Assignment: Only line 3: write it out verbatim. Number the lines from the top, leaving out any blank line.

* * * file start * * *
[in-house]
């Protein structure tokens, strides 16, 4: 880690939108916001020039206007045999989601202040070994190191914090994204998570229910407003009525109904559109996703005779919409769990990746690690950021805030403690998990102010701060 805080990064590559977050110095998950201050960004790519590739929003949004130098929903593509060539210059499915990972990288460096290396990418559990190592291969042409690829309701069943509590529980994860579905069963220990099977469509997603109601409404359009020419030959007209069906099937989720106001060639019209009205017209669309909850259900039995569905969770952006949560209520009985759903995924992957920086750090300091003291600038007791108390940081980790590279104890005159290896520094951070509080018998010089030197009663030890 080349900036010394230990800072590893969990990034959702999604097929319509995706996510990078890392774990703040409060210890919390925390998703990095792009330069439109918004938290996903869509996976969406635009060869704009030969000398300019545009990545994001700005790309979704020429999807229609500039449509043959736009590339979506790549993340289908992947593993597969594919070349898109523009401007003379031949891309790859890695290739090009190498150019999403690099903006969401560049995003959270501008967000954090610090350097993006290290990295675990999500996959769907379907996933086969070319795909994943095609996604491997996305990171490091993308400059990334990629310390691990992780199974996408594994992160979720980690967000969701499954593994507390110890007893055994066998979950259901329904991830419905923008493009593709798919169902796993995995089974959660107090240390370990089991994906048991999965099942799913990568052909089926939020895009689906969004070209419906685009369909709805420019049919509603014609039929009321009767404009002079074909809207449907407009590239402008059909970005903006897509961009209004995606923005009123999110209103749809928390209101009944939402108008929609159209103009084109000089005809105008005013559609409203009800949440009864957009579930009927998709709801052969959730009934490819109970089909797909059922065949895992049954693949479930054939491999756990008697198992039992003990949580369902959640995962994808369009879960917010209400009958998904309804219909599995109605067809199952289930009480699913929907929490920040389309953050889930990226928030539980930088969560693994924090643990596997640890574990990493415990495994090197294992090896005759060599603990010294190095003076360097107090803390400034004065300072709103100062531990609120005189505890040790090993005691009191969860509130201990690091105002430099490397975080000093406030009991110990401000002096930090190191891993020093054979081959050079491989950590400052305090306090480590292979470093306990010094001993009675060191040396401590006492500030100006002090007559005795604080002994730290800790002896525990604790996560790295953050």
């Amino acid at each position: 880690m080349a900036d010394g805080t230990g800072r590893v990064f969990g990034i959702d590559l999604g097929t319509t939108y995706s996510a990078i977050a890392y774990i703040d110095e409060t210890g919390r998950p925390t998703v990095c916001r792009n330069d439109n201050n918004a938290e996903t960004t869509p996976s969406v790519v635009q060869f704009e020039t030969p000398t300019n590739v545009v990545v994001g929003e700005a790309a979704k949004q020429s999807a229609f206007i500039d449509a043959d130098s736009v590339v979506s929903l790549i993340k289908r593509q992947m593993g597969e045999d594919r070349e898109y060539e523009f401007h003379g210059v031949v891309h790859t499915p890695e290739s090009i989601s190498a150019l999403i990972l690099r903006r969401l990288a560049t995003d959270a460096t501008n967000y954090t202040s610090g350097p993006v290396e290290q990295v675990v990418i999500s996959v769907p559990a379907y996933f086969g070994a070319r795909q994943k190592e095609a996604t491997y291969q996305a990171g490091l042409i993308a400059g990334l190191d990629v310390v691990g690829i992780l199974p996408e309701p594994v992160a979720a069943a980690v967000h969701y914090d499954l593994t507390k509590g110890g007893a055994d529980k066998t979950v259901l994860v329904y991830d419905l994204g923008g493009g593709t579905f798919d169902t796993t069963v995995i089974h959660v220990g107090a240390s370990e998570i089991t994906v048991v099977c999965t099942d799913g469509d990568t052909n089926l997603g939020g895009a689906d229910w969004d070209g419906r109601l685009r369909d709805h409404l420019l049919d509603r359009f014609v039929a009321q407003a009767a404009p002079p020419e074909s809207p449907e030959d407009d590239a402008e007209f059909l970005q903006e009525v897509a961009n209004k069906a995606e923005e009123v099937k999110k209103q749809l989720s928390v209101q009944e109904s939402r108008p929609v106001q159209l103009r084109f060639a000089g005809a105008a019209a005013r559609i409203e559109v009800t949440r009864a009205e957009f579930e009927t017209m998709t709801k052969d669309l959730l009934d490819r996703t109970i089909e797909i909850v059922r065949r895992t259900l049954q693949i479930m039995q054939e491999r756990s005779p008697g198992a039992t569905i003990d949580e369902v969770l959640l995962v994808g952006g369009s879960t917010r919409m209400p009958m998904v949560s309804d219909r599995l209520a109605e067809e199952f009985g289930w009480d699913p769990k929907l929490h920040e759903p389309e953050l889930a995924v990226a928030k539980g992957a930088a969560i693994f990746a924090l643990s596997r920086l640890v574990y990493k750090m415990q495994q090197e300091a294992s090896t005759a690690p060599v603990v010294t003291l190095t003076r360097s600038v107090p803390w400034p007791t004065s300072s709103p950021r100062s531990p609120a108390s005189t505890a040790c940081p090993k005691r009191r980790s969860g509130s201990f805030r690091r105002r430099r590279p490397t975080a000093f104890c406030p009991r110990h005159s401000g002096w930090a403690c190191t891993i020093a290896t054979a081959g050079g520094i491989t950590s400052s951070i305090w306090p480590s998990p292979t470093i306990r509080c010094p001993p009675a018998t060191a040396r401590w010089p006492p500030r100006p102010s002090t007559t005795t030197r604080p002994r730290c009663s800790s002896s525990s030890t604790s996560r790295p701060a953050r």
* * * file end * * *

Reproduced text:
């Amino acid at each position: 880690m080349a900036d010394g805080t230990g800072r590893v990064f969990g990034i959702d590559l999604g097929t319509t939108y995706s996510a990078i977050a890392y774990i703040d110095e409060t210890g919390r998950p925390t998703v990095c916001r792009n330069d439109n201050n918004a938290e996903t960004t869509p996976s969406v790519v635009q060869f704009e020039t030969p000398t300019n590739v545009v990545v994001g929003e700005a790309a979704k949004q020429s999807a229609f206007i500039d449509a043959d130098s736009v590339v979506s929903l790549i993340k289908r593509q992947m593993g597969e045999d594919r070349e898109y060539e523009f401007h003379g210059v031949v891309h790859t499915p890695e290739s090009i989601s190498a150019l999403i990972l690099r903006r969401l990288a560049t995003d959270a460096t501008n967000y954090t202040s610090g350097p993006v290396e290290q990295v675990v990418i999500s996959v769907p559990a379907y996933f086969g070994a070319r795909q994943k190592e095609a996604t491997y291969q996305a990171g490091l042409i993308a400059g990334l190191d990629v310390v691990g690829i992780l199974p996408e309701p594994v992160a979720a069943a980690v967000h969701y914090d499954l593994t507390k509590g110890g007893a055994d529980k066998t979950v259901l994860v329904y991830d419905l994204g923008g493009g593709t579905f798919d169902t796993t069963v995995i089974h959660v220990g107090a240390s370990e998570i089991t994906v048991v099977c999965t099942d799913g469509d990568t052909n089926l997603g939020g895009a689906d229910w969004d070209g419906r109601l685009r369909d709805h409404l420019l049919d509603r359009f014609v039929a009321q407003a009767a404009p002079p020419e074909s809207p449907e030959d407009d590239a402008e007209f059909l970005q903006e009525v897509a961009n209004k069906a995606e923005e009123v099937k999110k209103q749809l989720s928390v209101q009944e109904s939402r108008p929609v106001q159209l103009r084109f060639a000089g005809a105008a019209a005013r559609i409203e559109v009800t949440r009864a009205e957009f579930e009927t017209m998709t709801k052969d669309l959730l009934d490819r996703t109970i089909e797909i909850v059922r065949r895992t259900l049954q693949i479930m039995q054939e491999r756990s005779p008697g198992a039992t569905i003990d949580e369902v969770l959640l995962v994808g952006g369009s879960t917010r919409m209400p009958m998904v949560s309804d219909r599995l209520a109605e067809e199952f009985g289930w009480d699913p769990k929907l929490h920040e759903p389309e953050l889930a995924v990226a928030k539980g992957a930088a969560i693994f990746a924090l643990s596997r920086l640890v574990y990493k750090m415990q495994q090197e300091a294992s090896t005759a690690p060599v603990v010294t003291l190095t003076r360097s600038v107090p803390w400034p007791t004065s300072s709103p950021r100062s531990p609120a108390s005189t505890a040790c940081p090993k005691r009191r980790s969860g509130s201990f805030r690091r105002r430099r590279p490397t975080a000093f104890c406030p009991r110990h005159s401000g002096w930090a403690c190191t891993i020093a290896t054979a081959g050079g520094i491989t950590s400052s951070i305090w306090p480590s998990p292979t470093i306990r509080c010094p001993p009675a018998t060191a040396r401590w010089p006492p500030r100006p102010s002090t007559t005795t030197r604080p002994r730290c009663s800790s002896s525990s030890t604790s996560r790295p701060a953050r």